The Producers of Art-World Satire ‘The Square’ Apologize to Artist Lola Arias for Using Her Name in the Film Without Her Consent

A 2017 film satirizing the art world is back in the headlines after the production company behind The Square officially issued an apology to Berlin-based Argentinian artist Lola Arias. She is named in the movie, directed by Ruben Östlund, as the creator of the titular artwork, an illuminated outline of a square on a cobblestone courtyard inside which viewers must promise to treat everyone equally.

“We would like to offer an apology to Lola Arias for the way her name was used in the fiction film The Square,” Plattform Produktion said in a statement shared by Deadline.

“We understand that the use of Lola Arias’s name, which was not discussed as clearly as it should have been, created a misunderstanding connecting her work as an artist to the artwork The Square (Rutan),” the statement continued. “After meeting the artist in Berlin and discussing the misperception caused, we would like to emphasize that The Square (Rutan) is an artwork originally created by Ruben Östlund and Kalle Boman for the city of Värnamo, Sweden in 2015. All reference to the artist Lola Arias as the creator of the artwork is fictional.”

In 2017, Arias had filed a lawsuit against the company in Berlin. She claimed the film had caused some people to incorrectly think she created the artwork, or to mistake her for a fictional character.

The artist was originally set to play a minor role in the film, but Arias’s character did not make the final cut. She alleged that Plattform Produktion used her name without her consent.

Starring Claes Bang as a contemporary art curator and Elisabeth Moss as a journalist, the movie won the prestigious Palme d’Or at the Cannes Film Festival in France.

Arias had hoped suing would prevent the movie from being distributed unless it was edited to remove mentions of her name. It remains to be seen if Plattform with follow up its apology with a new, Arias-free edit of the film. As of press time, neither the artist nor the production company had responded to inquiries from Midnight Publishing Group News.


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Robert Colescott’s Caustic Satire of ‘Washington Crossing the Delaware’ Is Poised to Reset the Artist’s Market at Sotheby’s Next Month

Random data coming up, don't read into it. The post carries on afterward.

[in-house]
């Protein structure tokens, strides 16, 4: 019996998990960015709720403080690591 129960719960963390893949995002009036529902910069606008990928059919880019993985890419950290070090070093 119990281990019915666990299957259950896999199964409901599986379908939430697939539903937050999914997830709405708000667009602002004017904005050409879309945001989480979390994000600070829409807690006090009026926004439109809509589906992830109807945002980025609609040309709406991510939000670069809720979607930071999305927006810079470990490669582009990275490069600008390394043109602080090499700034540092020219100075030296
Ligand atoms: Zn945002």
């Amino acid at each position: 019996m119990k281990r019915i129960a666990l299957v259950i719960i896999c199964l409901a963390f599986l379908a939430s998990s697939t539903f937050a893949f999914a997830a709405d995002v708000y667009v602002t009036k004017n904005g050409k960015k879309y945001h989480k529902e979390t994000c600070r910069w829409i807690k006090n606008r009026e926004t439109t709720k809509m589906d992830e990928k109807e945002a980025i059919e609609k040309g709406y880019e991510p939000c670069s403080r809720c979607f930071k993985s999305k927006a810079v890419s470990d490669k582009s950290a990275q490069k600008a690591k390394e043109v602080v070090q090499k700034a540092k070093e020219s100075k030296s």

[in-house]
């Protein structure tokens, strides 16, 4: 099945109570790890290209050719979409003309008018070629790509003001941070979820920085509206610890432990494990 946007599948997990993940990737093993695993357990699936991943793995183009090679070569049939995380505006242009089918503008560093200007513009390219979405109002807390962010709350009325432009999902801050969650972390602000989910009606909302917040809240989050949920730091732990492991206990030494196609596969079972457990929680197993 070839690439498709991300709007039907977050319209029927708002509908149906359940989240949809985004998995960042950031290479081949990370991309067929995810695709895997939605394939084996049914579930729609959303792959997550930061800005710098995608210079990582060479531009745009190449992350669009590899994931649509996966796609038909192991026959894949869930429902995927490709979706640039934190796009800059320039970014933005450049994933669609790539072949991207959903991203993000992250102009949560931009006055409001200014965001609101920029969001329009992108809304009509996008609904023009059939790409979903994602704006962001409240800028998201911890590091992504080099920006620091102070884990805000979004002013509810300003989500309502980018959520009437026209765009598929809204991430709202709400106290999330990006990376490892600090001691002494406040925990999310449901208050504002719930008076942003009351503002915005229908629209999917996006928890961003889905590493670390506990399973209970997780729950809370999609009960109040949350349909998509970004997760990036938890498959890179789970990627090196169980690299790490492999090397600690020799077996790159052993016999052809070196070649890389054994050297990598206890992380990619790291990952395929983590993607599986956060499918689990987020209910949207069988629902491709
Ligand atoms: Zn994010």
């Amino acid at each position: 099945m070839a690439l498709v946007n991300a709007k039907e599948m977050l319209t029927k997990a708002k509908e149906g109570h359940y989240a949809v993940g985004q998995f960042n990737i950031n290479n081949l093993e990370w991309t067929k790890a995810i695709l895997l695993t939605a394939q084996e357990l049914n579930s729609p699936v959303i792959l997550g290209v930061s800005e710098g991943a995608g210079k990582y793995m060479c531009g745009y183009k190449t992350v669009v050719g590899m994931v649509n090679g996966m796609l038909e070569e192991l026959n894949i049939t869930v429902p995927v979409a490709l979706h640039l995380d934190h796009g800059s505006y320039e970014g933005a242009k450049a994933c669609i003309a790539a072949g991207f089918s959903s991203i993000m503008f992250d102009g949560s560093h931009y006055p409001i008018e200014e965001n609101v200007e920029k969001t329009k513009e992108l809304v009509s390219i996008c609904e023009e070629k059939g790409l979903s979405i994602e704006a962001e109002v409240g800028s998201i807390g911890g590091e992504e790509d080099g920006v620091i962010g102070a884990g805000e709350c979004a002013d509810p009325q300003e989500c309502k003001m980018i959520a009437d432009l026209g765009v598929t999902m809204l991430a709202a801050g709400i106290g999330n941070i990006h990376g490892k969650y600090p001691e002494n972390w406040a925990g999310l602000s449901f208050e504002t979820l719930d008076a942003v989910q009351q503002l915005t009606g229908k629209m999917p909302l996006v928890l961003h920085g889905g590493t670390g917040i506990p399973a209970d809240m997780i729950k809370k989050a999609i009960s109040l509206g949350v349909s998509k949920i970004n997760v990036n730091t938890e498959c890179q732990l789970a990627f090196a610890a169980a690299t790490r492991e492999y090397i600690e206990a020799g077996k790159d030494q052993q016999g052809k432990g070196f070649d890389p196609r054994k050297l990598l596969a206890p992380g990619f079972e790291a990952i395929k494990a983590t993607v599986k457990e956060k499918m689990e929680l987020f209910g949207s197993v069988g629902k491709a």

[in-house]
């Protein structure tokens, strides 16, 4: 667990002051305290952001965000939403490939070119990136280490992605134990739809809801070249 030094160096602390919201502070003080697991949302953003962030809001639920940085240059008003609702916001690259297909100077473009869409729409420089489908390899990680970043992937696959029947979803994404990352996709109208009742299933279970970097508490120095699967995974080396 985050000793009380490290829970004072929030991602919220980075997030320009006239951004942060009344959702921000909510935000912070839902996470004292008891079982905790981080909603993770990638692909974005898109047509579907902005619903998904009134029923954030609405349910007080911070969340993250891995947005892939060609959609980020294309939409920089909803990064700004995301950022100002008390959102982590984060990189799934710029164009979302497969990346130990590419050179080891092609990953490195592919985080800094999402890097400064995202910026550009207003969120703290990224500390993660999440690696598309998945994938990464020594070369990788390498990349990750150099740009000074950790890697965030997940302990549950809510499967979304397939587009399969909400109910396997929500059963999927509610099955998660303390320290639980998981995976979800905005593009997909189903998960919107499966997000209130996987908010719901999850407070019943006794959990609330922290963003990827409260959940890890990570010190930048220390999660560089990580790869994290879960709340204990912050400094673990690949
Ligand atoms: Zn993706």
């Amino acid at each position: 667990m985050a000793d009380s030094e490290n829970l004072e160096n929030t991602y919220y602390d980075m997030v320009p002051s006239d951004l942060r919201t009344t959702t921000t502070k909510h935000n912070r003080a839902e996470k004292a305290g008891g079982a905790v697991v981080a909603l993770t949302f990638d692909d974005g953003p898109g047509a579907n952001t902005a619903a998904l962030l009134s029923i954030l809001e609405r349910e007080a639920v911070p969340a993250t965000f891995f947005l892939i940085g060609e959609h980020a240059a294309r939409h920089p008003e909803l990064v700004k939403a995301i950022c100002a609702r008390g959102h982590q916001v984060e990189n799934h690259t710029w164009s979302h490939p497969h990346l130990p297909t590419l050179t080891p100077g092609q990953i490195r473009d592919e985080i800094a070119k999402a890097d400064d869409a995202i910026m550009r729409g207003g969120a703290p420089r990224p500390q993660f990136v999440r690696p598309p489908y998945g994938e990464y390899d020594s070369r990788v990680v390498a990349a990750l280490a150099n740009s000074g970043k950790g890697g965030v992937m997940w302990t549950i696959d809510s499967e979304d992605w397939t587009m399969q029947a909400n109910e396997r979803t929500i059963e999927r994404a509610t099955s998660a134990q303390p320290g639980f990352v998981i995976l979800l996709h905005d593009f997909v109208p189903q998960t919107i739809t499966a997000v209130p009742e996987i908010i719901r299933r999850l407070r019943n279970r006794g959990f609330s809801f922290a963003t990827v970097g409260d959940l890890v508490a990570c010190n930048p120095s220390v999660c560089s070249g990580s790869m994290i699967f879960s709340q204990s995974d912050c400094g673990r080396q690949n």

The late American painter Robert Colescott’s charged satire of Washington Crossing the Delaware will hit the auction block next month—and it is poised to smash the late artist’s current auction record. 

George Washington Carver Crossing the Delaware: Page from an American History Textbook, as the artist’s landmark 1975 canvas is called, is set to highlight Sotheby’s contemporary art evening auction in New York on May 12. It’s estimated to go for $9 million to $12 million—that’s roughly 10 times Colescott’s current auction record of $912,500, set in 2018.

The Washington painting carries a financial guarantee, according to the auction house, making it certain to sell. Colescott’s profile has been on a steady incline in recent years, spurred in part by support from artist Kerry James Marshall, who has been vocal about Colescott’s influence on his work. Blum & Poe also began representing the artist’s estate in 2017. His public auction prices, however, do not currently reflect his stature. 

Emanuel Leutze’s 1851 painting Washington Crossing the Delaware, a staple of the Metropolitan Museum of Art’s collection since 1897 (not to mention scores of American history texts) is the overt reference behind Colescott’s 20th-century masterwork. But where the former artist lionizes the general in a macho wartime scene, Colescott’s take is much more caustic: Washington and his men are replaced by inventor agricultural scientist Washington Carver and a boat full of cartoonish Black caricatures—a banjo player, a barefoot fisherman, and a mammy figure performing fellatio on the flag bearer. 

“With its social and political resonance and sheer pictorial force, today Colescott’s painting greatly rivals the iconic quality of its source image, offering a critical reckoning with the history of American art,” David Galperin, head of Sotheby’s New York contemporary evening auctions, said in a statement.

According to the auction house, the painting has remained in the same Midwestern collection since 1976, when it was purchased from John Berggruen Gallery in San Francisco. Sotheby’s declined to share additional information about the identity of the consignor, but the Art Newspaper reports that it belonged to the late Robert and Lois Orchard of St. Louis, Missouri.

George Washington Carver Crossing the Delaware was included in the critically acclaimed retrospective of Colescott’s work that opened at the Contemporary Arts Center in Cincinnati in 2019 before traveling to the Portland Art Museum. The exhibition, curated by Lowery Stokes Sims and Raphaela Platow, will wrap up its tour this summer at the Sarasota Art Museum. 

Meanwhile, Colescott’s painting is on public view now through April 21 at the auction house’s Hong Kong branch. After that run, it will head to Sotheby’s New York for a May 1 through 12 exhibition leading up to the sale.

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